I try to paint my emotional connection to a landscape rather than a photographic representation.
Often the way light is interacting with a landscape dictates the colours I use to describe it – morning light is pink and peach, the earth is often blue and cold while at Sunset the light is red or orange, grass is warmer and colours richer. People have a strong affinity with colour and often don’t realise how closely connected to emotion it is. When someone looks at one of my paintings they may recognise the place but feel the colour choices are wrong – what is a cool, calm, blue and purple place for me might be a warm, happy, yellow and green spot for them – I like that this stimulates a conversation, it forces people to think about colours and how they relate to emotion – “What colour is this place for you?”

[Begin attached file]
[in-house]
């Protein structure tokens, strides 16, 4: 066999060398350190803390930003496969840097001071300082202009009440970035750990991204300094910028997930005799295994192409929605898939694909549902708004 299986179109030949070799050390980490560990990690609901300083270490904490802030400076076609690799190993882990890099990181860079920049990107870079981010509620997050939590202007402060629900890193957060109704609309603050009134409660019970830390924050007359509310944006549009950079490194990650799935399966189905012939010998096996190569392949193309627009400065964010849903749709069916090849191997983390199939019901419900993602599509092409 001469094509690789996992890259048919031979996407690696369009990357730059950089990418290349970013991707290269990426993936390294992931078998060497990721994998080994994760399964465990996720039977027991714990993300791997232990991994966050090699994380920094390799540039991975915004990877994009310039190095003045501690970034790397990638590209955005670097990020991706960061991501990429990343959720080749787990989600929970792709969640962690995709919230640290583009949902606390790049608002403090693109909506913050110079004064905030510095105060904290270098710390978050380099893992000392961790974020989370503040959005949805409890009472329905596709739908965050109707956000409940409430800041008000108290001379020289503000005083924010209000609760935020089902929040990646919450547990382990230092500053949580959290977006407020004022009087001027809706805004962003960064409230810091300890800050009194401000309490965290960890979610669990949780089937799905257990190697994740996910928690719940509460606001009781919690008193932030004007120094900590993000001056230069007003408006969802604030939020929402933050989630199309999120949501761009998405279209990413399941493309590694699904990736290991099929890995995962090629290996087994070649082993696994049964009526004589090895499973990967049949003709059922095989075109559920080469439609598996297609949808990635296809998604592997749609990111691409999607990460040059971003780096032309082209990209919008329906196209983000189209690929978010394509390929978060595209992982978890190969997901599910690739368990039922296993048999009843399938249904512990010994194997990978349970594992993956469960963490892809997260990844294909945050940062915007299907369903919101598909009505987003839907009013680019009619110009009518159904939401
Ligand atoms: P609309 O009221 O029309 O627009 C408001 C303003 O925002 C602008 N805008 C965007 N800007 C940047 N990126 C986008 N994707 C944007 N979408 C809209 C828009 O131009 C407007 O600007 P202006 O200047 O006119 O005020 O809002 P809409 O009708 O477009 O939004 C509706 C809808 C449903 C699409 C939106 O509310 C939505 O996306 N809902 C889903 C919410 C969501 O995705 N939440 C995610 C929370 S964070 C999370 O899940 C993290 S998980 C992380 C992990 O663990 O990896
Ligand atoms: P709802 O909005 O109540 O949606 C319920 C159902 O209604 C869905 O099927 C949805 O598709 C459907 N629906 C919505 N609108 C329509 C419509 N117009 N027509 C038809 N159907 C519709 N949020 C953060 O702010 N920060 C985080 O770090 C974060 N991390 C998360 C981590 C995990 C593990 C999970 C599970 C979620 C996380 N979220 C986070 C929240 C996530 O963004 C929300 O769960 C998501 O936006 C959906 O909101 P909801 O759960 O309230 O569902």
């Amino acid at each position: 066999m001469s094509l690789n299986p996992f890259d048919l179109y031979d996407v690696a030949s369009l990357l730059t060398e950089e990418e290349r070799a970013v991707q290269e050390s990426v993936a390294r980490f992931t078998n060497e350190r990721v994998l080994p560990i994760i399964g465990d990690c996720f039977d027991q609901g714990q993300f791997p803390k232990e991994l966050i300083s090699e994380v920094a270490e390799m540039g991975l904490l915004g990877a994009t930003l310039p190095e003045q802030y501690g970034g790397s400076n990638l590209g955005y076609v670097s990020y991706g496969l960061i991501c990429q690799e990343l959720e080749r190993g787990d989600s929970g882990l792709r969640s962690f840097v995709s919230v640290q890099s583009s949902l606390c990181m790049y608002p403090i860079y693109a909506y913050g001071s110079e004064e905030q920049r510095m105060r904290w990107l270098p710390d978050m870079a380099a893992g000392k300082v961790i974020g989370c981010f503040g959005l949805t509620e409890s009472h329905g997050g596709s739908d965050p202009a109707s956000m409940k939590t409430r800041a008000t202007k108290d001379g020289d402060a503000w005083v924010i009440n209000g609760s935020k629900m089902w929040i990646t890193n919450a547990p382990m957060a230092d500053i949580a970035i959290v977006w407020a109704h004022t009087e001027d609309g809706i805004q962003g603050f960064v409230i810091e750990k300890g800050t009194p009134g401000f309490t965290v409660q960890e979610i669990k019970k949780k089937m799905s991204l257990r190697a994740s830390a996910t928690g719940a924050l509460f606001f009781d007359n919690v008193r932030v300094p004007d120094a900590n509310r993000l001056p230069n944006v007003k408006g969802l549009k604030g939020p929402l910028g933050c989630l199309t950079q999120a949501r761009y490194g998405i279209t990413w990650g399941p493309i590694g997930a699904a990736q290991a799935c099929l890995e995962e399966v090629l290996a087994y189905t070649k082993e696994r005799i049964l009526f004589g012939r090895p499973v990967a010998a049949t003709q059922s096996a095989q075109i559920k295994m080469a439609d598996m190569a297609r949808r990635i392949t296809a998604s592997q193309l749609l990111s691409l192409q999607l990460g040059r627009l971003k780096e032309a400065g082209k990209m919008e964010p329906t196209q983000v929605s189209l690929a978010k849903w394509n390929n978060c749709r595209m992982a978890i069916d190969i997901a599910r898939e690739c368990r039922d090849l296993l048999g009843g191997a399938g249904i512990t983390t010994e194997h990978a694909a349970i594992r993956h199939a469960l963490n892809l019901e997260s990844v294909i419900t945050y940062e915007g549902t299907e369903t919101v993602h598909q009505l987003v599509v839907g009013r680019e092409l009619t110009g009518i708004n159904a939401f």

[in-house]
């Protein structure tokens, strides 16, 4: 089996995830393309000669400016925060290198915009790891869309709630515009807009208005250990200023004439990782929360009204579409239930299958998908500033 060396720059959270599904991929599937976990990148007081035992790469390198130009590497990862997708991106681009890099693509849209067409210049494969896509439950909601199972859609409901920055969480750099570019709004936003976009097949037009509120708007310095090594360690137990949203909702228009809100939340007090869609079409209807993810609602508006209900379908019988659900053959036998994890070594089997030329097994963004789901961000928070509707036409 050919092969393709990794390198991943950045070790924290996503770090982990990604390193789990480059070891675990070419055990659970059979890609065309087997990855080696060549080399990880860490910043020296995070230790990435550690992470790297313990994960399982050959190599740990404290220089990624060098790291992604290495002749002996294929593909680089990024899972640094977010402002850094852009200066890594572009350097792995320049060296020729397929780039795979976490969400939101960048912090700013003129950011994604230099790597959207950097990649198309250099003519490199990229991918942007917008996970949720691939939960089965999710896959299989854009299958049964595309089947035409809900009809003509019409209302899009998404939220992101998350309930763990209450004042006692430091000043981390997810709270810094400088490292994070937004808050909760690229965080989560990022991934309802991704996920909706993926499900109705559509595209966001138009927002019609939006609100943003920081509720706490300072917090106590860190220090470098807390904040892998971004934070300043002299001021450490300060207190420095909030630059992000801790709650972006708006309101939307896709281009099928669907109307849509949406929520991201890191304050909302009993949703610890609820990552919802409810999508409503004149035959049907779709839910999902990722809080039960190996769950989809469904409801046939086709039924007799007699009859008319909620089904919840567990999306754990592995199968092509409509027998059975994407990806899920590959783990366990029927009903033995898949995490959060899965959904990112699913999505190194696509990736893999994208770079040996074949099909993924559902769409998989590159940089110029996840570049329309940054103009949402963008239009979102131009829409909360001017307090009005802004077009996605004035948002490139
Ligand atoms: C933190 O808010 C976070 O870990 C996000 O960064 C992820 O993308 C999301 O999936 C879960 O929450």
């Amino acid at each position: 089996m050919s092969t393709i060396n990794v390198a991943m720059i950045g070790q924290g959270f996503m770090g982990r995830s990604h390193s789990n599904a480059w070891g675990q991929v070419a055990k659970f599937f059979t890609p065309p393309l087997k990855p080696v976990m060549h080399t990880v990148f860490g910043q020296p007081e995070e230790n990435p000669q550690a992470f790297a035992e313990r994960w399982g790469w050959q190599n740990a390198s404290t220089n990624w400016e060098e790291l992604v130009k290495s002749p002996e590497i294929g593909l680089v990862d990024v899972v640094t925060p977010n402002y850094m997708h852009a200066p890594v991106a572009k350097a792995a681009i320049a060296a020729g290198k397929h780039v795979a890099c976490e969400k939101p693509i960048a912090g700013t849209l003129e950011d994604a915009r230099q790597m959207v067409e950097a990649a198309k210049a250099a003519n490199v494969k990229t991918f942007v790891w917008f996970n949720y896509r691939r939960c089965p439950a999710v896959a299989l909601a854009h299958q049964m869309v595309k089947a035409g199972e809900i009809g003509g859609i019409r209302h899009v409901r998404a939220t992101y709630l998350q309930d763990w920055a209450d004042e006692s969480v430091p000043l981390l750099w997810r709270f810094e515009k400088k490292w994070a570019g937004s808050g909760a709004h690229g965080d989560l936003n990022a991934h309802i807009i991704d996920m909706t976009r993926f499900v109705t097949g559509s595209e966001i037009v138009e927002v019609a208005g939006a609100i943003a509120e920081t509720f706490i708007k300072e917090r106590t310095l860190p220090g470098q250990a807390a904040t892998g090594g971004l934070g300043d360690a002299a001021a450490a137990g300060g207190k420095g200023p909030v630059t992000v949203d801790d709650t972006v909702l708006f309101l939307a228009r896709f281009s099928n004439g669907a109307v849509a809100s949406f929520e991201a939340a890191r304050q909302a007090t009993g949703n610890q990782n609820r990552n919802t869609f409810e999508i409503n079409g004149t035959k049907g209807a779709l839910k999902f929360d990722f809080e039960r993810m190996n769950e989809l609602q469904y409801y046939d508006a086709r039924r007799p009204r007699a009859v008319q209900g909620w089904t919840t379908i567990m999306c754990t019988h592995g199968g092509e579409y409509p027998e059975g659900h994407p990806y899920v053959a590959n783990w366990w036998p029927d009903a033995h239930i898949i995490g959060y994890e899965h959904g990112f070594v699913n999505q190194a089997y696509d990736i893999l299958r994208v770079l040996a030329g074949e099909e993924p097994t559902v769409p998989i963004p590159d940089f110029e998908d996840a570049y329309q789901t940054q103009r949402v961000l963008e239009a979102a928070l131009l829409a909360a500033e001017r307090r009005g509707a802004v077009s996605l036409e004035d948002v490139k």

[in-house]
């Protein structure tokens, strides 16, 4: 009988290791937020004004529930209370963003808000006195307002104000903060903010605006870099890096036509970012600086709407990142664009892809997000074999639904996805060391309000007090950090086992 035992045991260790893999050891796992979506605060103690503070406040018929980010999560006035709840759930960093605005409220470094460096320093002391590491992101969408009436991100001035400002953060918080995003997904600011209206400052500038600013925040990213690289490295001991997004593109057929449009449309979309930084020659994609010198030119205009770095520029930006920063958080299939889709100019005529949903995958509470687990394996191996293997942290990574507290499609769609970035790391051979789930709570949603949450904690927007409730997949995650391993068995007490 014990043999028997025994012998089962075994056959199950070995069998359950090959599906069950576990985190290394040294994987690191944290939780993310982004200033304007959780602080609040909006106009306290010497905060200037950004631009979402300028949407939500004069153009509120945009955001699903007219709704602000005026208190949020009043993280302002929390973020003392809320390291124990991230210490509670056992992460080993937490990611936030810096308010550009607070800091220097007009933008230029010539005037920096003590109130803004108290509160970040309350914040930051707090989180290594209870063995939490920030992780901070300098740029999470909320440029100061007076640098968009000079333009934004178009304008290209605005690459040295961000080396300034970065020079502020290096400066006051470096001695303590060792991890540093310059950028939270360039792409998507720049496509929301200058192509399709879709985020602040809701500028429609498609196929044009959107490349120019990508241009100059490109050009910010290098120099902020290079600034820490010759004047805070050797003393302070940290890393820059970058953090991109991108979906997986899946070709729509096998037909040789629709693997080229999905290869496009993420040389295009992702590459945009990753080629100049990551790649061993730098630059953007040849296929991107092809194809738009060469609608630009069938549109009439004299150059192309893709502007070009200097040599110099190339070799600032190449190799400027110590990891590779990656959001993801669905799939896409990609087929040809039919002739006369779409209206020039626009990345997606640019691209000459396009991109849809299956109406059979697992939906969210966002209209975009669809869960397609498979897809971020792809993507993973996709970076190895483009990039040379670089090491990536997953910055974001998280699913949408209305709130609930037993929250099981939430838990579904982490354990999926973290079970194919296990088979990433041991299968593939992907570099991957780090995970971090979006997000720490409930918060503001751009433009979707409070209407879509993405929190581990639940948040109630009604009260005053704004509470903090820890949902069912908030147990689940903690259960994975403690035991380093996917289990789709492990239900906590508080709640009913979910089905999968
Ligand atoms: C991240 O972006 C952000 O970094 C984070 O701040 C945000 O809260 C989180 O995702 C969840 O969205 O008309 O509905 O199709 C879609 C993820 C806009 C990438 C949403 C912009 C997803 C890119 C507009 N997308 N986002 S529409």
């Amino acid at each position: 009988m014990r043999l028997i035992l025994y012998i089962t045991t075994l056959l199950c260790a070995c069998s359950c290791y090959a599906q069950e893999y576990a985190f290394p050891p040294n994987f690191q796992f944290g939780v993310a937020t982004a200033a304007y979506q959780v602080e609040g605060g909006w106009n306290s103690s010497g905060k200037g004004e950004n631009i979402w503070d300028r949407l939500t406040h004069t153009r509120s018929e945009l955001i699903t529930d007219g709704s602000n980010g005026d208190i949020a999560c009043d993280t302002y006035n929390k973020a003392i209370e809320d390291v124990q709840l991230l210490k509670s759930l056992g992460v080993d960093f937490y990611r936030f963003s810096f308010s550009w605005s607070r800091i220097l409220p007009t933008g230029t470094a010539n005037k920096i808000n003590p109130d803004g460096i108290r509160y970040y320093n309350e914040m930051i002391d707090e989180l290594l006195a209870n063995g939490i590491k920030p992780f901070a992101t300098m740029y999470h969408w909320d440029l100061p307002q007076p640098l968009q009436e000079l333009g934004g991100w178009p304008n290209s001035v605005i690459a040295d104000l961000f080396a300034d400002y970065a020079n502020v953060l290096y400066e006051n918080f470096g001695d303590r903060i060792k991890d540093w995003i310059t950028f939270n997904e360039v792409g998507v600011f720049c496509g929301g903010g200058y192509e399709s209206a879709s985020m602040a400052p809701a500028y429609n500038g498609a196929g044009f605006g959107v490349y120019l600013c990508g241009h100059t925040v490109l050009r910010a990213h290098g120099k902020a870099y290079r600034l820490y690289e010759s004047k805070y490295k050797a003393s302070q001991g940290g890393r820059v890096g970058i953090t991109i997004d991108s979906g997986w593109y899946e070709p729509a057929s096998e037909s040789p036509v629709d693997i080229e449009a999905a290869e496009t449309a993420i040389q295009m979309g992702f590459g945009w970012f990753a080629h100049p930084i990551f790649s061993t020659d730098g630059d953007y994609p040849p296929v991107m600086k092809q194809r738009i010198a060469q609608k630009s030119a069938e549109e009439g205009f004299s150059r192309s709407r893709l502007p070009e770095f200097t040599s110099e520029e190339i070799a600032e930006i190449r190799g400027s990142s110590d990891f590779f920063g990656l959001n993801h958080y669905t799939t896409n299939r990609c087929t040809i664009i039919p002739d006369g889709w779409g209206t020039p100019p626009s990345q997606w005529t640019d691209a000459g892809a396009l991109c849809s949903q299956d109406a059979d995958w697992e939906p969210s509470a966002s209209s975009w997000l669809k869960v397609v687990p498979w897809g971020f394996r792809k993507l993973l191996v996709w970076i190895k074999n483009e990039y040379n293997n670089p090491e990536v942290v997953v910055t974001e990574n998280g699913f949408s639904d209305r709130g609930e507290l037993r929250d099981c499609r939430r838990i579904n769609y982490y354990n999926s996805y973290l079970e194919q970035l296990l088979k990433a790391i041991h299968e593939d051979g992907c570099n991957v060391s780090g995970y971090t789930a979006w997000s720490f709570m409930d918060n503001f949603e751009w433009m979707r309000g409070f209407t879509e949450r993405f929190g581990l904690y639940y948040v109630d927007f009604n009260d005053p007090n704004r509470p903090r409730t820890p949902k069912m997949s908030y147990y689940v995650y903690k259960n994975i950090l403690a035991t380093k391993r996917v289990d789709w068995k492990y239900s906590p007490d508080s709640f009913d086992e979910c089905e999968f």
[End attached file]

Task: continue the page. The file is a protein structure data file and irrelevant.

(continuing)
I enjoy being outside and look for colour constantly; a red tree, yellow field, clouds turned purple in the setting sun. I’ve been told (quite affectionately I believe) that walking with me is similar to walking with a three-year-old: the constant stops to look at or point out something I believe no one else has seen, the running commentary that I keep up constantly and the joyful expressions when changing light or weather creates new landscapes from old. I like to think that my work encourages people to look differently, to find the shapes and the colours that are in the landscape all around us.
I am lucky to live within the South Downs National Park and find the sweeping hills and farmed land make a beautiful subject for my work. I like to paint “real” views, places people might recognise; although I must admit I am constantly surprised when people do. I work from sketches, photographs and memory – I often move or leave out hills and trees, I have yet to paint a pylon and very rarely include buildings in my paintings.